Agatha Christie's Poirot
Movie Quote Quiz

Double Sin - S2-E6

Chief Inspector Japp: The professional private detective, ladies and gentlemen, is not the glamorous figure of fiction. He's a man who, failing in more worthy walks of life and being of meddlesome and troublemaking disposition, finally comes to rest in a dingy office over the chip shop, where he plies for hire in the sordid world of petty crime and divorce....Except, I have to say, for one. I have been fortunate in my career, in that many, indeed perhaps most of my cases, have been shared with the most extraordinary of private detectives and, if I may borrow a word from his own native tongue, that "doyen" of the Belgian police force, Monsieur Hercule Poirot. I think I may say without fear of contradiction that Hercule Poirot has one of the most original minds of the 20th century. Intelligent, brave, sensitive, devastatingly quick, Hercule Poirot stands head and shoulders above any other detective of my considerable experience. (00:37:25)

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Problem at Sea - S1-E7

Miss Henderson: It was a cruel, dirty trick you played, Monsieur Poirot.
Poirot: I do not approve of murder. Mademoiselle.

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Murder in the Mews - S1-E2

Hastings: Where's Mrs. Japp tonight, then?
Inspector Japp: She can't abide fireworks.
Poirot: Ahhh, the noise disturbs the delicate sensibilities of many ladies...
Inspector Japp: Maybe, maybe. I think it's more that she doesn't like to see people enjoying themselves.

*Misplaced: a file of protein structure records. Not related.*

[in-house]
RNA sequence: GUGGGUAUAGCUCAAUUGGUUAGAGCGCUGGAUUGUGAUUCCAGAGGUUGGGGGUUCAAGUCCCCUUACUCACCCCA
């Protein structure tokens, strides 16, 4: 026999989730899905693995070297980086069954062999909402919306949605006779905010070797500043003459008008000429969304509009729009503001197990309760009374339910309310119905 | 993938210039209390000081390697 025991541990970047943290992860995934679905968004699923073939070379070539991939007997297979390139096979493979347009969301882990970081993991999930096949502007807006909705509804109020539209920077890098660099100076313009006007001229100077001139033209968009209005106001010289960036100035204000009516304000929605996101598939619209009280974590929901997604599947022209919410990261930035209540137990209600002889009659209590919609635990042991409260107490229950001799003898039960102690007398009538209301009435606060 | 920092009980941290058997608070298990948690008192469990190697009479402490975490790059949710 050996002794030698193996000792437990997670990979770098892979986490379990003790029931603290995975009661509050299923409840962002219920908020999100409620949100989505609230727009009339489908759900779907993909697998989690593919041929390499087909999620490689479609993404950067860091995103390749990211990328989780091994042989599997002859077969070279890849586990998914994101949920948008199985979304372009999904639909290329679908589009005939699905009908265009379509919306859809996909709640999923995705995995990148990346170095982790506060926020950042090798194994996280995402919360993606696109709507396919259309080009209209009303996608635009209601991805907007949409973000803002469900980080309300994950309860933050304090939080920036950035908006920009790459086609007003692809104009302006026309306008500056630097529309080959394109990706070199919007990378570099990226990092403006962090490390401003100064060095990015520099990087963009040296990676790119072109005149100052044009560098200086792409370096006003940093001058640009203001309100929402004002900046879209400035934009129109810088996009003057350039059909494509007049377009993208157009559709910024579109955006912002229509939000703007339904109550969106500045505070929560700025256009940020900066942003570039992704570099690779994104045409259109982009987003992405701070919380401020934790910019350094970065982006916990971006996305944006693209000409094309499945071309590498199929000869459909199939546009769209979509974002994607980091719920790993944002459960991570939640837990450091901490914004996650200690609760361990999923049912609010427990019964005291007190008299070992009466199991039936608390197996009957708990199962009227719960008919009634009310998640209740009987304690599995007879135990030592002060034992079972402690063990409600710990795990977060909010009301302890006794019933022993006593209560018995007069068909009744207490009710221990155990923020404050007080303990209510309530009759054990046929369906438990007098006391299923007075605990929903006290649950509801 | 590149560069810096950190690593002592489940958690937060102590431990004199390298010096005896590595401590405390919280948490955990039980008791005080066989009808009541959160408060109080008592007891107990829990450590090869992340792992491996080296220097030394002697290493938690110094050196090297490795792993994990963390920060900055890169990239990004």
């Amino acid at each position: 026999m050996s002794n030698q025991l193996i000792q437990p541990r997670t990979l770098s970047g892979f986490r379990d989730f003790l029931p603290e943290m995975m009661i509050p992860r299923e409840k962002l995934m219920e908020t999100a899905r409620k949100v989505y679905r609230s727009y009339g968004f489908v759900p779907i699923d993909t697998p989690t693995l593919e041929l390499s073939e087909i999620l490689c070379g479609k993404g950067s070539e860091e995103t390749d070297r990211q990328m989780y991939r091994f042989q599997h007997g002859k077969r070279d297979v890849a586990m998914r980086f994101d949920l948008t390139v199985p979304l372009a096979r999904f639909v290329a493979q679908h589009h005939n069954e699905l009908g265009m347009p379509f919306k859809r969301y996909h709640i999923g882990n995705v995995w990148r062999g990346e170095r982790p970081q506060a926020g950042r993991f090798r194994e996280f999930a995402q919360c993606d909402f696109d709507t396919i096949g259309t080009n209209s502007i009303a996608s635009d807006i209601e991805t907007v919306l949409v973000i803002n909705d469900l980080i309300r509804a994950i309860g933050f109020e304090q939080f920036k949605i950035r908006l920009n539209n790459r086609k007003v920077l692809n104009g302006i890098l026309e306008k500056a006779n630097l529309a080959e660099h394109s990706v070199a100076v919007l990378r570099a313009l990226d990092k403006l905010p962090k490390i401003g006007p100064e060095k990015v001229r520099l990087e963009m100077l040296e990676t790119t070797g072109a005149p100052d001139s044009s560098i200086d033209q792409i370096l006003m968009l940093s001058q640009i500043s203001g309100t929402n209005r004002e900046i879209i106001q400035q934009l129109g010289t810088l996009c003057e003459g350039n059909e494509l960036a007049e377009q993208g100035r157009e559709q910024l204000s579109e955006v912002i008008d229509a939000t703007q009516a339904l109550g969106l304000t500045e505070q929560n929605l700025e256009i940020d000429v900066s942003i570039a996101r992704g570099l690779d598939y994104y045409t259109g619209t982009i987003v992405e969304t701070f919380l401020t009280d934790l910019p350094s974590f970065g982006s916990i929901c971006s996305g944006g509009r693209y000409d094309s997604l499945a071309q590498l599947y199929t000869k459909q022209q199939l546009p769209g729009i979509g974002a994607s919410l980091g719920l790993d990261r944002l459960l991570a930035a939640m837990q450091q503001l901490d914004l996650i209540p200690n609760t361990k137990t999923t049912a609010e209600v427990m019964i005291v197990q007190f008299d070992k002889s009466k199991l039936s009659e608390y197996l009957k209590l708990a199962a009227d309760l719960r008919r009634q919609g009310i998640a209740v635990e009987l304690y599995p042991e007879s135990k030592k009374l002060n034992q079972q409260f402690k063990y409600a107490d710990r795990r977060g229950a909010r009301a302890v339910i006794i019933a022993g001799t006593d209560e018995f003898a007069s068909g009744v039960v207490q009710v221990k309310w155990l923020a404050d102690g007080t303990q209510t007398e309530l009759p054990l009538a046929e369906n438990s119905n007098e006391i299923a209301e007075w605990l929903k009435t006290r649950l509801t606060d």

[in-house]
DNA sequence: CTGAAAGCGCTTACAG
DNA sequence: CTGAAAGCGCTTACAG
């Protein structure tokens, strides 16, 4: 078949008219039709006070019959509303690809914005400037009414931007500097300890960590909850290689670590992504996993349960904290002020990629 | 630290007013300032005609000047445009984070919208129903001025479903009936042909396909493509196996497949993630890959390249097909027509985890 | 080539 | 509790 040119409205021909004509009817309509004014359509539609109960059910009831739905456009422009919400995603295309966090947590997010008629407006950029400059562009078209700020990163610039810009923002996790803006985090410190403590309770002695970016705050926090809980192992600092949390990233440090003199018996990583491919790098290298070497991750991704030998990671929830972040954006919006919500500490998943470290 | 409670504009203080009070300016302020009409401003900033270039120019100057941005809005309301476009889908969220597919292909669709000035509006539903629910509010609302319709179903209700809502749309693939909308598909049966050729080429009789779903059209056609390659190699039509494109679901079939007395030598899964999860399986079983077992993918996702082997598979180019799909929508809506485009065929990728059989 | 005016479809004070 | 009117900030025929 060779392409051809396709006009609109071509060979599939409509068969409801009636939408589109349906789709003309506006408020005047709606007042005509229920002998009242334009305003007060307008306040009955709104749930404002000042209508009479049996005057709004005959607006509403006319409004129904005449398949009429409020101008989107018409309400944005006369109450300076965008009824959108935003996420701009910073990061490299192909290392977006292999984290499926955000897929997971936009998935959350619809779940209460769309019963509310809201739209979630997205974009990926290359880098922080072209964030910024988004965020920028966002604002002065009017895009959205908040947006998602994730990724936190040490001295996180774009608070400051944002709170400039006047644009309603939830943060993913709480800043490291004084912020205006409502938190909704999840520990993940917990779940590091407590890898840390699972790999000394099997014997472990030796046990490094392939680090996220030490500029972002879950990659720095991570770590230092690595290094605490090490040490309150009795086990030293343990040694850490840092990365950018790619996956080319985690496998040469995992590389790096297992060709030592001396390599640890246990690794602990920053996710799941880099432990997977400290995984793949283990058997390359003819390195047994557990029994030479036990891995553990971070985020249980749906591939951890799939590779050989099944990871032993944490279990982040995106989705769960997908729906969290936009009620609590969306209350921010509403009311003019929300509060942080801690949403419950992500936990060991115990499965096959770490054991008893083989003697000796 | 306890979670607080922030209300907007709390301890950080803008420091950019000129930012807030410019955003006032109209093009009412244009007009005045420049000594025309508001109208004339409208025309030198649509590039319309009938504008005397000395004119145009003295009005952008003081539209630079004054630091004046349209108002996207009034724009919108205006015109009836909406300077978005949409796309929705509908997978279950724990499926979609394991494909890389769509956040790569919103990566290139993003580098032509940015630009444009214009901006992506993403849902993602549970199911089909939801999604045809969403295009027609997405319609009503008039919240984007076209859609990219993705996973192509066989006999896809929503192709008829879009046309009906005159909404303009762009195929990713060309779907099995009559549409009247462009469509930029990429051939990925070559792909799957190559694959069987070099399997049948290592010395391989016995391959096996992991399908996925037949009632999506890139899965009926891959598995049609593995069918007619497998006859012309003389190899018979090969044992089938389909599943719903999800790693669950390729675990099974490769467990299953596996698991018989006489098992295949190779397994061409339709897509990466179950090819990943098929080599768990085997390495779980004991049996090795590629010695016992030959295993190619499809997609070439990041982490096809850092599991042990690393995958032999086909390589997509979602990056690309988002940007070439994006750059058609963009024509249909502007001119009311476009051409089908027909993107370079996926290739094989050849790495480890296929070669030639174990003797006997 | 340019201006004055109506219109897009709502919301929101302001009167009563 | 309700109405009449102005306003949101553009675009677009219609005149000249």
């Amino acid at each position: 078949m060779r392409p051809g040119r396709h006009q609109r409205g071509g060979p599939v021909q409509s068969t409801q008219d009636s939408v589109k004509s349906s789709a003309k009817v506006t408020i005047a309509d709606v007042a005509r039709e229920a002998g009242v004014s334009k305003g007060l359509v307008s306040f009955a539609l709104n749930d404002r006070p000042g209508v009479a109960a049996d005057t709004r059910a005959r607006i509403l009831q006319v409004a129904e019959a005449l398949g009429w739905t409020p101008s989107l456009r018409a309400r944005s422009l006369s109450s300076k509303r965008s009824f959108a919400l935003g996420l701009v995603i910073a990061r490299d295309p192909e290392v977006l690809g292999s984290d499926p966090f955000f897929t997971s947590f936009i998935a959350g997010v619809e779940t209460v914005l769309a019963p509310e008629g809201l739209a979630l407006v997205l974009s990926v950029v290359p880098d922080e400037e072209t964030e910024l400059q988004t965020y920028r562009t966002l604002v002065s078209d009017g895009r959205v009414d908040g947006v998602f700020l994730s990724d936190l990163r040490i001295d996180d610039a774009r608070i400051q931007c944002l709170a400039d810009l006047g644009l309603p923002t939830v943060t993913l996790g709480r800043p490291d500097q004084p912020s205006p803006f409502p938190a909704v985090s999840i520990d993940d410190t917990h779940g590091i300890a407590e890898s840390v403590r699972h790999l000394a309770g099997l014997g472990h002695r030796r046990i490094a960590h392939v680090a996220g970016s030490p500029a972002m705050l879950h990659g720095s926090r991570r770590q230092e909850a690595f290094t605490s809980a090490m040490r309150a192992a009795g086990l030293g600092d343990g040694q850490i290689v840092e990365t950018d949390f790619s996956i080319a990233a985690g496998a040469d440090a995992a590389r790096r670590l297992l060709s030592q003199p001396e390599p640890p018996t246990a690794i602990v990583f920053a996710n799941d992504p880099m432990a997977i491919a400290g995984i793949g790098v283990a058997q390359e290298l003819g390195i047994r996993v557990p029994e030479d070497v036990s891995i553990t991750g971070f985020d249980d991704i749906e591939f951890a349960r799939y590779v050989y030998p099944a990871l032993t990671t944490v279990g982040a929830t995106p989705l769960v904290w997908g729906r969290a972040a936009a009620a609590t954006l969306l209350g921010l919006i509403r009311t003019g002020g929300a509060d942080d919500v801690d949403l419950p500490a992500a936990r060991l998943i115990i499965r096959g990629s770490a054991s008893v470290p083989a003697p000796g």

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The Adventure of the Clapham Cook - S1-E1

Hastings: It's a wonderful day. Just fill your lungs with that air!
Poirot: No, my poor friend, this sort of air is intended for birds and little furry things. The lungs of Hercule Poirot demand something more substantial: the good air of the town!

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The Mysterious Affair at Styles - S3-E1

Plot hole: Can't fault this massive plot hole to the adaptation, but to the source material; the culprit (forgetting the stupidity of writing an incriminating letter detailing the plan to murder someone, and put it in a desk he shares with her) since there are people outside the room that are about to enter, tears the letter in 3 neat vertical strips, rolls them, puts them in the vase on the mantlepiece, and then opens the side door to slip away...instead of simply pocketing the letter and going through that same door. Nobody was going to search him or anything and could have burned it, torn it into confetti, anything, later. It takes way way longer to do what he did, which needed him to stay there in the room increasing the chances of being found out. And of course he and his accomplice do not retrieve the letter after.

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